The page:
In my part of the country, almost all psychiatrists and psychotherapists in solo practice have a message on their machine instructing patients to call the local crisis service.

I have been carrying a beeper 24 hours a day, 7 days a week for 10 years. and I am sick of it! I am about to go on a trip, I have arranged coverage but I feel like I am imposing on my colleague (he's on call at the hospital) so I will be checking my voicemail twice a day. I don't feel virtuous, I feel like a neurotic goody goody rule follower because I no longer do it to be of service to my patients but rather this was the rule I learned as a medical student, that a physician is always available or has coverage

For a solo physician to carry a beeper 24 hours a day, seven days a week means to carry a beeper when you go to the pool, to the movie, to a concert, when you're with other clients, when you are at the dentist, at the gynecologist! (I put it on vibrate and check it when I get out). I can never have more than two drinks in an evening. I actually answered my beeper while undergoing chemotherapy.

I rarely get beeped for clinical emergencies, perhaps once a month. most of my beeps are protocol, I have a consult assigment, my patient showed up late, etc. The lack of crisis in the beeps make it more onerous to carry the beeper because it doesn't seem truly clinically important.

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I a former psyche patient w... (Below threshold)

March 13, 2008 1:04 AM | Posted by Diane Abus: | Reply

I a former psyche patient want only to be left alone unless I ask.I am fine,I choose whether and to what to degree I medicate and I look forward to a free! future.A custodial attitude to me -repugnant thought.I think you rock too0)

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I have been clinically seve... (Below threshold)

March 13, 2008 6:20 AM | Posted by Heather J: | Reply

I have been clinically severely depressed for ten years, diagnosed as bipolar or borderline personality disordered, and have had psychotic episodes. Living in the UK, I have never in all that time had 24 access to my doctor or psychiatrist. I beleive having it would have been unhealthy, dissuading me from using my own coping skills in a crisis, and causing me to depend on one or two people who would have tired of me, rather than having the benefit fo being seen by clinicians at Casualty who could approach my presentation without the prejudice of knowing me and having been called at 3 a.m. from a peaceful sleep.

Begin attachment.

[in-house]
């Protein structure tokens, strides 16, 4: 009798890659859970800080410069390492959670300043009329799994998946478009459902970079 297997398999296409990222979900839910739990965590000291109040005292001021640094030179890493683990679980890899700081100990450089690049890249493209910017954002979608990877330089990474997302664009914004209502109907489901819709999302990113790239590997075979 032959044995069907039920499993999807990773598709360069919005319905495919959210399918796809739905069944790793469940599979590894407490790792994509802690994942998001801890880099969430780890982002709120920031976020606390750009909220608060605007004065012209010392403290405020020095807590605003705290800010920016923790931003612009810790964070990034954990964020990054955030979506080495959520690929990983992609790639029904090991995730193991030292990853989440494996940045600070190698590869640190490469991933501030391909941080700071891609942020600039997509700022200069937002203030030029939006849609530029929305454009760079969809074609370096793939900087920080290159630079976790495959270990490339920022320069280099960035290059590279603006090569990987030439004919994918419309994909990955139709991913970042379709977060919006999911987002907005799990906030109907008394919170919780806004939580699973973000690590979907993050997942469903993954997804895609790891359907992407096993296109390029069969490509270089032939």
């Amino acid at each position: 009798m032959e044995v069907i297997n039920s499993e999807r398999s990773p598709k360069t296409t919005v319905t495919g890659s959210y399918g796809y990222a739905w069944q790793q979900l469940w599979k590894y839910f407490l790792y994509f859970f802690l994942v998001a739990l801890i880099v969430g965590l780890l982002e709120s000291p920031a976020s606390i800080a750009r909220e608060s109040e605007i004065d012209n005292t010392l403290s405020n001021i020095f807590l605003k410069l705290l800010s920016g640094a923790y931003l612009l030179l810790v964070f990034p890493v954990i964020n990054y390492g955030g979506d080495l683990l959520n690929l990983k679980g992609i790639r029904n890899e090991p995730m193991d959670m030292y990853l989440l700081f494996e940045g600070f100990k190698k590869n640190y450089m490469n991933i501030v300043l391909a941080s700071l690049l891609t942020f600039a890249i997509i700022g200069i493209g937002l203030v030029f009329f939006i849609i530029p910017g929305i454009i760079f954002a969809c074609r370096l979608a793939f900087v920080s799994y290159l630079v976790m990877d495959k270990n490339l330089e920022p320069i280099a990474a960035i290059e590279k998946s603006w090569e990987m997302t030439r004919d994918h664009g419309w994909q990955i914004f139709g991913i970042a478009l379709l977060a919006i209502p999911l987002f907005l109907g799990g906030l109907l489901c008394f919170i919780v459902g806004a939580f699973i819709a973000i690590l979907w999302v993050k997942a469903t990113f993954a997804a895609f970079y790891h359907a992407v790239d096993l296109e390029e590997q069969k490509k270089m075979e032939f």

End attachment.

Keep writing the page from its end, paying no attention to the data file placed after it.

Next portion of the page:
I think 24 access is ludicrous, and any patient I personally know of who has that has only really lapsed into a state of dependency and lack of progress. Why deal with the pain of your emotions and mental ill health, when you can page your doctor and try to make them deliver you of it?

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Can someone explain to me h... (Below threshold)

March 13, 2008 8:28 AM | Posted by Larry Smith: | Reply

Can someone explain to me how somebody can "feel suicidal" (you need to define this) and, at the same time, take steps to prevent his/her suicide, like dial 911 or go to an ER? A lot of people can be more or less illogical (hence CBT and what not), but this sounds like an extreme case of cognitive dissonance: "OMG, I'm going to kill myself, but I DON'T want to die".

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If you want the power to co... (Below threshold)

March 13, 2008 9:33 AM | Posted by mark p.s.: | Reply

If you want the power to commit/jail people for being "mentally ill", you got to pay the price of responsibility. Otherwise don't take the job.

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i have to say yeah, if you ... (Below threshold)

March 14, 2008 1:27 AM | Posted by Stephany: | Reply

i have to say yeah, if you don't want responsibility a pager for patients you care for, then go get a new job. why ppl call 911 or go to ER's? or hit speed dial on the psych ? because maybe, just maybe they think someone is really there when you need them to be like they say they will be what the hell is the point of having 800 -suicide call centers? they SAVE LIVES. OK so let's say there are no more hotlines, or directives to redirect a person's thoughts. maybe we cut all of it out as a trial to see if suicide rates increase. maybe like a placebo effect vs. antidepressants? i don't know but i've had 2 ppl in my life take action and call for help and they aren't dead now. never underestimate a suicide call, and never underestimate the power of an encouraging word, telling someone they are important enough to live on this earth. it's a real comfort to know doctors hate pagers. then don't have one!